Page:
Institute for War and Peace Reporting | Giving Voice, Driving Change
Radiation Victims to Lobby President
"After three months, the stains on my hands spread to my legs and grew darker," says Pavle Eliauri, a former Georgian border-guard. "Another guy on my ward, Goderdzi Charunashvili, was operated on several times but the symptoms just kept reappearing. We realised we would never get better there [in the Tbilisi military hospital]."
Eliauri was transferred to the Sepsie medical centre but the diagnosis was the same. "'You are suffering from an unknown illness,' they told me. Later on, a military prosecutor came and asked me why a caesium capsule had been found in my uniform. I still know nothing at all about it."
The ex-conscript has been campaigning for a full investigation since August 1997 when he leaked the story to a private TV station, Rustavi 2. A team of Moscow doctors who subsequently examined Eliauri and his 10 comrades confirmed that they were victims of radiation poisoning.
Eliauri has set up a special committee "to try and get things moving and prevent other people from being contaminated". He explains, "Our illness is getting worse and we don't have any choice. I'm going to ask for a meeting with President Shevardnadze. Only he can get results. If that doesn't work, we plan to file a lawsuit."
The men are thought to have come into contact with capsules of caesium 137, which, according to a source inside the defence ministry, were stolen from Soviet army bases after Georgia won its independence in 1990. All 11 men came from the Lilo base, formerly a training camp for nuclear, biological and chemical warfare just 20 kilometres from Tbilisi. The capsules were used to calibrate radiological detection machines.
The victims deny all knowledge of the caesium capsules although the military prosecutors suspect they were hoping to find a buyer for them.
Colonel Arseny Chutlashvili, commander of the Lilo base, said, "In April , we sent 10 men to the Russian hospital in Tbilisi. The doctors knew exactly what it was all about but they didn't say anything.
"In July, scientists came and searched the base. They found the first caesium capsule in Pavle Eliauri's jacket pocket. The other victims slept in the same dormitory. We think the coat was passed around and borrowed at night."
After the story was reported on Rustavi 2, the Georgian government intervened and sent the men abroad for treatment. The four worst-affected recruits were sent to the Marie Curie Institute in Paris whilst another seven were treated in Germany.
Gennady Iossava, director of Tbilisi's Haematology Institute, said, "We really appreciate the help given to us by France. The French advanced almost $1 million to treat the four worst-affected soldiers. They have performed operations which are unique in the world such as artificial skin grafts. For the time being, their condition is stable."
But Iossava added, "We cannot count on foreign help indefinitely. We must create a care structure here - all the more so because, after this particular incident, I carried out tests in military bases near Tbilisi. Forty of the 90 soldiers in the area were affected. In addition, 52 civilians are showing the same symptoms.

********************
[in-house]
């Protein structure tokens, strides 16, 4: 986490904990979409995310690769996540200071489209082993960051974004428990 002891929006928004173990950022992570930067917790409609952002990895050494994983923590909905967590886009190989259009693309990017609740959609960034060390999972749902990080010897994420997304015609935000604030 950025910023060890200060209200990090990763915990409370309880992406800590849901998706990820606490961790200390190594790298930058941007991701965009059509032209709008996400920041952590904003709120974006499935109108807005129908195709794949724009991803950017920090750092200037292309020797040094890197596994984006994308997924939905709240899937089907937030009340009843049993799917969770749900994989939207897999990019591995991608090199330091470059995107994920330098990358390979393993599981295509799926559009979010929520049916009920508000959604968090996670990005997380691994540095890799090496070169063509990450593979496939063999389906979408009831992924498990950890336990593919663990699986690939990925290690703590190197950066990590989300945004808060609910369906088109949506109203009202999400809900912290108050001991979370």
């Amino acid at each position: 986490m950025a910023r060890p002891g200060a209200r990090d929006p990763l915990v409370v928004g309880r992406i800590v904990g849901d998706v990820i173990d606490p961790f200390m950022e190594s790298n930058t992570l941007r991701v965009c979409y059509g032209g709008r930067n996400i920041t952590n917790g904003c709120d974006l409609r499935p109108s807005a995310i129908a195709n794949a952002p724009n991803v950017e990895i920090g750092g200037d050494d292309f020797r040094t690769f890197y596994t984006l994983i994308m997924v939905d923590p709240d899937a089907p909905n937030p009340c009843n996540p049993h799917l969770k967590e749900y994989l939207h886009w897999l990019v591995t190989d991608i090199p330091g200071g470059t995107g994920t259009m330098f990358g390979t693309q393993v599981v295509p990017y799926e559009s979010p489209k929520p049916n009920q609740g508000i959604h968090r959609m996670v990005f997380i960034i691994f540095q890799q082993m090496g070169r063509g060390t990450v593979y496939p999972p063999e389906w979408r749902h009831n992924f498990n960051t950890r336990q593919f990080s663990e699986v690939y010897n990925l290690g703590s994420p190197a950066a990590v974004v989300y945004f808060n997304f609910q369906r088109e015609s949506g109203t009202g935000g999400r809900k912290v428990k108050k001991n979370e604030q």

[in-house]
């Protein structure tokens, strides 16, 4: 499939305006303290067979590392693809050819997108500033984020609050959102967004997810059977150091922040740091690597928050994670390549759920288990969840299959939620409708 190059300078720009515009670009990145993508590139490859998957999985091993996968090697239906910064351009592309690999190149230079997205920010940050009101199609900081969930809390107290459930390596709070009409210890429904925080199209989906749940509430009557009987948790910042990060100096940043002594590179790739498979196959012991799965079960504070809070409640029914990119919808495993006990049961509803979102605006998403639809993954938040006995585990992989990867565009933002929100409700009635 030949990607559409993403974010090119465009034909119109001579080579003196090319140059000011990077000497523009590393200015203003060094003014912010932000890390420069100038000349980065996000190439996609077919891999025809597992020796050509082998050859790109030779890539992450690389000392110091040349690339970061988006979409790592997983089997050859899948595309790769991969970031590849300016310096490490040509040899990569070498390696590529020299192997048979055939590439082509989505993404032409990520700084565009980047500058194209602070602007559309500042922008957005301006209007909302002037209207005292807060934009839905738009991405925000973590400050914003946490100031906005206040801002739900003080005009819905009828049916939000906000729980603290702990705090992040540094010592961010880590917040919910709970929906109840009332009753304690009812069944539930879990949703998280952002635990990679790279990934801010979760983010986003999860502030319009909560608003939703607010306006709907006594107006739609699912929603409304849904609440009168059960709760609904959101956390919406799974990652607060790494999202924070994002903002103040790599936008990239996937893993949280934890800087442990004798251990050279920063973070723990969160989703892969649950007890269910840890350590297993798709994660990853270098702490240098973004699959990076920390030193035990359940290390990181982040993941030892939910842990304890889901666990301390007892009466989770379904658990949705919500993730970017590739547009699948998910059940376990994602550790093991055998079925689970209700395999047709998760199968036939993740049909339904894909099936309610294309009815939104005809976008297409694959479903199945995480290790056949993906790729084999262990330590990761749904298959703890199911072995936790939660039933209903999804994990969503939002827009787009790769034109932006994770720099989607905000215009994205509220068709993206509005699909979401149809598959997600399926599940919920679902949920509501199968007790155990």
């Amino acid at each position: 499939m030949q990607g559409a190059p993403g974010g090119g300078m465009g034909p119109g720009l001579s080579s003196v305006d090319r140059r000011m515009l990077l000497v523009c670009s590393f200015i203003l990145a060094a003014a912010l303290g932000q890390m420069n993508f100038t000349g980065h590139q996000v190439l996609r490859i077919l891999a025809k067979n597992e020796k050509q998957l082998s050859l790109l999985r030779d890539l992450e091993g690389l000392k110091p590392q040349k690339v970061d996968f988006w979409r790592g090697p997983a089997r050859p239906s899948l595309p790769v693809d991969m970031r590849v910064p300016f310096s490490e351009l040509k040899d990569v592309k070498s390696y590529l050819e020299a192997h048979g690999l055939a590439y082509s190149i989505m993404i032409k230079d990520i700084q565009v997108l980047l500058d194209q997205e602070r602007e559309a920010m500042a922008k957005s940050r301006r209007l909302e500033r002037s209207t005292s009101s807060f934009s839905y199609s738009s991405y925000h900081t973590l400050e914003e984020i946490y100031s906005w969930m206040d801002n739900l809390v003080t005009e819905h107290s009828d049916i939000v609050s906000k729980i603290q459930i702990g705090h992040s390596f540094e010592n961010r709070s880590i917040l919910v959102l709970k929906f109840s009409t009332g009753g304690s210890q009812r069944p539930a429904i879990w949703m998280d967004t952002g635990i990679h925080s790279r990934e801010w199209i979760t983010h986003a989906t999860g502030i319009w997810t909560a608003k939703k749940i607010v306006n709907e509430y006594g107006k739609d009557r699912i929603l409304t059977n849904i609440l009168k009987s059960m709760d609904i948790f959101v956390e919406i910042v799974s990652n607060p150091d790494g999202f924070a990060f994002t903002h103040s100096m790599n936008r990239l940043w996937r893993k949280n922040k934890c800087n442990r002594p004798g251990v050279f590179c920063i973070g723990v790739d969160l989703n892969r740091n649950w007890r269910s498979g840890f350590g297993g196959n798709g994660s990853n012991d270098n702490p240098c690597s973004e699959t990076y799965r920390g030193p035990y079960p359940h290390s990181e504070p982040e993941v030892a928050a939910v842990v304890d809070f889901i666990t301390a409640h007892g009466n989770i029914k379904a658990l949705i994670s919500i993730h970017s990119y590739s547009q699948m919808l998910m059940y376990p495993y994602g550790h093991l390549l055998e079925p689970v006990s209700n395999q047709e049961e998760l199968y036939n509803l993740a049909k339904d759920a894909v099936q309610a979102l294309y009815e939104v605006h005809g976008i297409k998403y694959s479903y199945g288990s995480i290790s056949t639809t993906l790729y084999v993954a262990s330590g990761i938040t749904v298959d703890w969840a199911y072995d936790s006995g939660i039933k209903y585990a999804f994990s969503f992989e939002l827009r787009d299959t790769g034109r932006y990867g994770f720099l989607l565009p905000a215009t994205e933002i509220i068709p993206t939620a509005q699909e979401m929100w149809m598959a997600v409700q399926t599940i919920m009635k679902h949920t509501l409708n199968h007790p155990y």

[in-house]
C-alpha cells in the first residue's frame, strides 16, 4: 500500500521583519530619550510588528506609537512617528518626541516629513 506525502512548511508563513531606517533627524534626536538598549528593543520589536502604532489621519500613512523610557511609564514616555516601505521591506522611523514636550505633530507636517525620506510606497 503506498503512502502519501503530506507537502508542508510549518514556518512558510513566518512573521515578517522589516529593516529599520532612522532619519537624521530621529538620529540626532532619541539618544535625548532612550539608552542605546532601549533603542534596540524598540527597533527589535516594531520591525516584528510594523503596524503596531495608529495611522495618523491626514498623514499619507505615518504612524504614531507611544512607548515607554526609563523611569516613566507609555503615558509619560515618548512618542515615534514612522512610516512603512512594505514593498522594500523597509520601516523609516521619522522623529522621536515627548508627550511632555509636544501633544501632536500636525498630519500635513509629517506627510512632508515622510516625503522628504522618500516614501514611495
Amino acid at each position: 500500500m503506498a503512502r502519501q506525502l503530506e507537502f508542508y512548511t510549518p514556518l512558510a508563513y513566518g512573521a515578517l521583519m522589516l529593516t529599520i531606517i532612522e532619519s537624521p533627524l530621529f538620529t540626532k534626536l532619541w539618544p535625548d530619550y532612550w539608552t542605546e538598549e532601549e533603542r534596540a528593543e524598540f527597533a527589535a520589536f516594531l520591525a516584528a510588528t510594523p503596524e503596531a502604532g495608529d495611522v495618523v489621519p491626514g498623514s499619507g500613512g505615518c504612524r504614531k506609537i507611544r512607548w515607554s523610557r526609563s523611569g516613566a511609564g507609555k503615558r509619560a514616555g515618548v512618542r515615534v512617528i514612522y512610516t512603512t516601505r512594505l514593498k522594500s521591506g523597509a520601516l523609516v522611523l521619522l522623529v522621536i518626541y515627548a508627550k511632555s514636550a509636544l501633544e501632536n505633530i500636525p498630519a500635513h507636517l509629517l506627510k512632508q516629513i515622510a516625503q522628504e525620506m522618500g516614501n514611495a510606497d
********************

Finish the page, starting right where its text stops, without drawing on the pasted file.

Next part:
"These figures are bound to underestimate the real problem because we simply don't have the means to carry out widespread testing."
The Georgian government has been slow to react. It wasn't until March 1999 that a group of 10 scientists were given the task of tracking down and neutralising "uncontrolled sources of radiation" across the republic.
Environment minister Nino Chrobadze said the team found 70 radioactive capsules during the year-long project which was supported by the International Atomic Energy Agency. Group leader Leri Mesri, who puts the total at just 40, said, "We found most of them near an ex-Soviet Army base but we still have to check the rest of the territory in order to clear our consciences."
During the investigation, the scientists passed through the Svaneti mountains where few settlements have access to electricity. Here they stumbled on a shepherd who proudly showed them his "magic box" - a cylinder the size of a coffee tin which gave off everlasting heat and kept his family warm during the winter months.
The experts discovered the "magic box" was in fact a strontium battery, containing a highly toxic osteotrope which attacks bone marrow and can trigger leukaemia. Strontium 90 has a radioactive output of 45,000 curies - 1.7 billion times the acceptable level for nuclear industry workers in France.
It explained the medical complaints and physical exhaustion, which had dogged the shepherd's family for months.
Said Leri Mesri, "Blood samples taken from residents of the Xaichi village showed genetic abnormalities in 20 people or more. This points to an increased vulnerability to certain illnesses, particularly cancers."
Doctor Gennady Iossava is sceptical of the government's ability - or willingness - to tackle the problem. "Of course the authorities want to cover up the seriousness of the situation," he said. "And anyway we don't have the facilities to cope if the population starts to panic. In February, the president declared publicly that the problem did not exist."
Franck Petit is a French journalist currently based in Tbilisi.
- Europe & Eurasia
- Latin America
- Middle East & North Africa
- Focus Pages
- Training & Resources
- Print Publications
- IWPR Spotlight